Friday, March 15, 2013

What happens when you see the problem?

I've taken the Live Below the Line challenge, which has given me a great opportunity to speak about extreme poverty to friends and colleagues. These conversations have not gone the way I anticipated: most of the people I've spoken to don't see the problem. And they push back when I start talking about the reality facing 1/3 of the world's population living off $1.25 a day. Here are some of the ways the people I've spoken to imagine extreme poverty:

- Not being able to afford organic food.

- Buying large quantities of rice in bulk, which is "much cheaper than those little bags you get at Trader Joe's" and eating small portions of vegetables and meat.

- Delighting in fresh fruits straight from the forest, the luxury of which we could imagine here.

- Hunting wild game on the Savannah.

- Living in tribal societies without the distractions of technology.

They don't see the problem. In fact, some sound almost envious of the simple, pollution free life these "impoverished" societies enjoy. Of course, the situations they are imagining are not extreme poverty, but they seem unable to imagine something much, much worse.

Here is how those living in extreme poverty have described what it means to them (from

- You are short of food for all or part of the year, often eating only one meal per day, sometimes having to choose between stilling your child’s hunger or your own, and sometimes being able to do neither.

- You can’t save money. If a family member falls ill and you need money to see a doctor, or if the crop fails and you have nothing to eat, you have to borrow from a local moneylender and he will charge you so much interest that the debt continues to mount and you may never be free of it.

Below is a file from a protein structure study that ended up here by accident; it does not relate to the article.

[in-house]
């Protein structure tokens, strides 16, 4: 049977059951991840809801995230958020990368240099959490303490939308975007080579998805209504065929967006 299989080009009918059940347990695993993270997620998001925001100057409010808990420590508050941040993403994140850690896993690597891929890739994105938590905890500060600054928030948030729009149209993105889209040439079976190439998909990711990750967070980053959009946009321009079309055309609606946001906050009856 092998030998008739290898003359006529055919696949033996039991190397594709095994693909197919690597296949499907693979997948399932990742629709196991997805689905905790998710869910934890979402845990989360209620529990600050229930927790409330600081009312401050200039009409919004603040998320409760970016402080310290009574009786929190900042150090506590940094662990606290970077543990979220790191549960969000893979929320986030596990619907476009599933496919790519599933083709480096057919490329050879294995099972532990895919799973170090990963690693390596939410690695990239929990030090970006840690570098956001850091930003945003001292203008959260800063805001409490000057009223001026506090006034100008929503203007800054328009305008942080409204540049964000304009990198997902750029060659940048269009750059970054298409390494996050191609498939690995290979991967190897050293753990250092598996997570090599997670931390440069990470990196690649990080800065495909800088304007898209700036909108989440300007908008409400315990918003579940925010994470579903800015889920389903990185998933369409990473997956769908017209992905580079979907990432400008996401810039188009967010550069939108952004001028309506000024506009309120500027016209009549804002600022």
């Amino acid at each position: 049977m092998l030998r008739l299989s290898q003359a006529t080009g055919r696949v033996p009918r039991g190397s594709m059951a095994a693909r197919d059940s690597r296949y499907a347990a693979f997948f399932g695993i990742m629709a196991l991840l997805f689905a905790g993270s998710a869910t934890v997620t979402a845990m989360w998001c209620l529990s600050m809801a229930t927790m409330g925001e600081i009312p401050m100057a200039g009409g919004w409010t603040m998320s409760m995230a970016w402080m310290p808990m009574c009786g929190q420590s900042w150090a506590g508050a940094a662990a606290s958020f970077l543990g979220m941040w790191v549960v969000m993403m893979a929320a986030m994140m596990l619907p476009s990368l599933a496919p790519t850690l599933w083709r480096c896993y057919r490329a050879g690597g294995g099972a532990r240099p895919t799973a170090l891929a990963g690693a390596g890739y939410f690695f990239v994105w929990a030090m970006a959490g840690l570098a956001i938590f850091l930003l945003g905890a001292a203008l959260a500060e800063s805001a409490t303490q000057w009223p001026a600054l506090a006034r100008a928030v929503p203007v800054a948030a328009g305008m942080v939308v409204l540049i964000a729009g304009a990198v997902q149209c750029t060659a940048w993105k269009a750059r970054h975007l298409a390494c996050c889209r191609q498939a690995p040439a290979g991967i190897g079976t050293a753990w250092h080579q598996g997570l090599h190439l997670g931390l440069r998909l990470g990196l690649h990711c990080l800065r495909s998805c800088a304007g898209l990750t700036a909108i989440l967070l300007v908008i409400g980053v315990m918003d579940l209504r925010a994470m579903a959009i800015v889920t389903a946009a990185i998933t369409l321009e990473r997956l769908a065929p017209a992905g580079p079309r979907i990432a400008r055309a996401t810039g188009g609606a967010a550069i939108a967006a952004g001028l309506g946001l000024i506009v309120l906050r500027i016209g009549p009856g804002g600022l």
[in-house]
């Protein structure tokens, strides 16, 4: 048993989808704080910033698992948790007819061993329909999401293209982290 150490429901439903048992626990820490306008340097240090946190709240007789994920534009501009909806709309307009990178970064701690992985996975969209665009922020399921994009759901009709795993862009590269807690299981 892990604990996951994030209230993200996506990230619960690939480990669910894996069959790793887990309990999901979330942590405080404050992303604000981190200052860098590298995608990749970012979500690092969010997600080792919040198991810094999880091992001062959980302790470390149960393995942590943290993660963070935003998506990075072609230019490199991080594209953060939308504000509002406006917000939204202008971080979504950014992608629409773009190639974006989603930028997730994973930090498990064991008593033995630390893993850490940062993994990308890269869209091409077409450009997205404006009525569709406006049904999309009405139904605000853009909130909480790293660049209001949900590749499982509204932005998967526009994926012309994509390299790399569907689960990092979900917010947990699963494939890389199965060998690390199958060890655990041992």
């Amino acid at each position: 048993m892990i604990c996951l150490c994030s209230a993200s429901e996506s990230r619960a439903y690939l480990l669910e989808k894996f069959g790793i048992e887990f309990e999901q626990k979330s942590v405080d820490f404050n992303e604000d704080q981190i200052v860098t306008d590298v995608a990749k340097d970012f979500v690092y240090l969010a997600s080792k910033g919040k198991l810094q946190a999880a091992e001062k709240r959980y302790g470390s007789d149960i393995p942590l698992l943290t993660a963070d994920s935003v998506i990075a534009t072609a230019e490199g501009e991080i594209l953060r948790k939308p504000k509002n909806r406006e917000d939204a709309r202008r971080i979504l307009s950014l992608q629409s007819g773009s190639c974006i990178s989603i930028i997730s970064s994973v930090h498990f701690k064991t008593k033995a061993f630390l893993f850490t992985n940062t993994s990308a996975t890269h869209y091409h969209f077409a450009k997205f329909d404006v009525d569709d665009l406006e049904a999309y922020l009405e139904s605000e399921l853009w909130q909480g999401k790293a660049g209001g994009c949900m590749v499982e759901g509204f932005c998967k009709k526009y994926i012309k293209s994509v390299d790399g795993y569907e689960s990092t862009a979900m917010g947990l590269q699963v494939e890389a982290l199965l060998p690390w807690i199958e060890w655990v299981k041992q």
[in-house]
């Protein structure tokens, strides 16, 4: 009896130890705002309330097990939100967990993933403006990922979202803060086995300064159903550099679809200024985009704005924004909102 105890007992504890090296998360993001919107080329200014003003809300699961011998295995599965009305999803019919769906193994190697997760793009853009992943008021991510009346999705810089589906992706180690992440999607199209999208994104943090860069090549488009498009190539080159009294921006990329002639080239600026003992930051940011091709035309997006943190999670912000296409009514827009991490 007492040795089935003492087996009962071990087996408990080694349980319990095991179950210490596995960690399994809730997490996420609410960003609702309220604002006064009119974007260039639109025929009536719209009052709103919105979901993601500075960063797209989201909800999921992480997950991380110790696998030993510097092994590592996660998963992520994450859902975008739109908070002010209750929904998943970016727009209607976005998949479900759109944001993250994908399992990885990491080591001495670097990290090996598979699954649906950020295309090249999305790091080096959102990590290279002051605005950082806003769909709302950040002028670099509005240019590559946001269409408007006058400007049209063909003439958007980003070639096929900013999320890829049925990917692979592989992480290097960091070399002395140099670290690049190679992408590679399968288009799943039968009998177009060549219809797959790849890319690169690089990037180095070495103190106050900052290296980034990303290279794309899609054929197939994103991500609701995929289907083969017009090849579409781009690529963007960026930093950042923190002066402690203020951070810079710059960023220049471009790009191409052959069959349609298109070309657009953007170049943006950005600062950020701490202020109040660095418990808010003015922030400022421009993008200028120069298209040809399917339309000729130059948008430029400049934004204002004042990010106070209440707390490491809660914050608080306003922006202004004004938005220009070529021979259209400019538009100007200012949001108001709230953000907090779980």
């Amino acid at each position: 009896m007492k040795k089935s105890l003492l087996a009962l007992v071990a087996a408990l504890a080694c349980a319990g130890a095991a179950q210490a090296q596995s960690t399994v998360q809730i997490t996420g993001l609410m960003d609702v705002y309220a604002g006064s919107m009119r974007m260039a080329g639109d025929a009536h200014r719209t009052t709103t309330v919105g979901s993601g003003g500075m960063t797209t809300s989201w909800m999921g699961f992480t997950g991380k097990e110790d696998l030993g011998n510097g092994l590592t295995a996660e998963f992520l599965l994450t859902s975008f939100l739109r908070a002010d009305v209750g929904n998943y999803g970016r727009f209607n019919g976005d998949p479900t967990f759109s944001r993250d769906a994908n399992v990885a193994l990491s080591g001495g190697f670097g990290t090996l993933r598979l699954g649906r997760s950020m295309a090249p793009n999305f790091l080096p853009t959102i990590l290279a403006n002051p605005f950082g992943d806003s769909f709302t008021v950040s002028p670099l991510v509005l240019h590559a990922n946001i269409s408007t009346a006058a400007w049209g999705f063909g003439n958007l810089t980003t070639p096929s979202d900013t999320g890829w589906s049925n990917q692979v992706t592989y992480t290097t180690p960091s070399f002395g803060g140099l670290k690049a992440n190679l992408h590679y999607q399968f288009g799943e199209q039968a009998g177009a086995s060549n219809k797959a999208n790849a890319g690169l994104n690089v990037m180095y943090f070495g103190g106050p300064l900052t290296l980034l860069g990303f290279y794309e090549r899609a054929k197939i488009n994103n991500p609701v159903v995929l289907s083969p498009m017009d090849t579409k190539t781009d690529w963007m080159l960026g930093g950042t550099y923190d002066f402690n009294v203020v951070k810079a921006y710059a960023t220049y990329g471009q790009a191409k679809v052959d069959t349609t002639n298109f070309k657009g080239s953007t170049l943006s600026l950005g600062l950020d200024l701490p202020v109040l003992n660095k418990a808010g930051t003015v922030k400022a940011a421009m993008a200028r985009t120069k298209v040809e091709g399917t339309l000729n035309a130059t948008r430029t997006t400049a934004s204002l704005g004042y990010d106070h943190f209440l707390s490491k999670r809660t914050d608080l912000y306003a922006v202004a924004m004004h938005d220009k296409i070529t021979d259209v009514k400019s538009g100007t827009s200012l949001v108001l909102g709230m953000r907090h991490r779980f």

- You can’t afford to send your children to school, or if they do start school, you have to take them out again if the harvest is poor.

- You live in an unstable house, made with mud or thatch that you need to rebuild every two or three years, or after severe weather.

- You have no close source of safe drinking water. You have to carry it a long way, and even then, it can make you ill unless you boil it.

Really think about what these words mean. Imagine how hungry you would feel after a full day of work, with no lunch, and how unsatisfied you would feel with a small bowl of grain at days end. Think of the physical weakness, the mood swings, the lack of concentration that comes from being really hungry, and imagine feeling that way every day. Think of the last big storm you sat through, safely in your home. Now imagine that you weren't safe in your home, because your home was falling apart around you. How terribly frightening! What would happen to your things? Imagine the emotional trauma of having your house destroyed, and imagine using what little money you have to rebuild a weak house that you know will be destroyed again.


Today, I had a long phone conversation with one of my board members who just returned from vacation in Africa. He has been changed. The need he saw was so great, and so heart-wrenching, that he was sickened by the excess of his own life. He wants to go back. He wants to help. He wants to leave his job and commit his life to helping the people he met in the villages where he stayed. The experience was so far removed from the suffering he has witnessed to this point, that he was at a loss for words to even describe it. He doesn't know what to do, and he doesn't know who to talk to, because how could anyone who hasn't seem what he's seen understand it?

-Selfish Blogger

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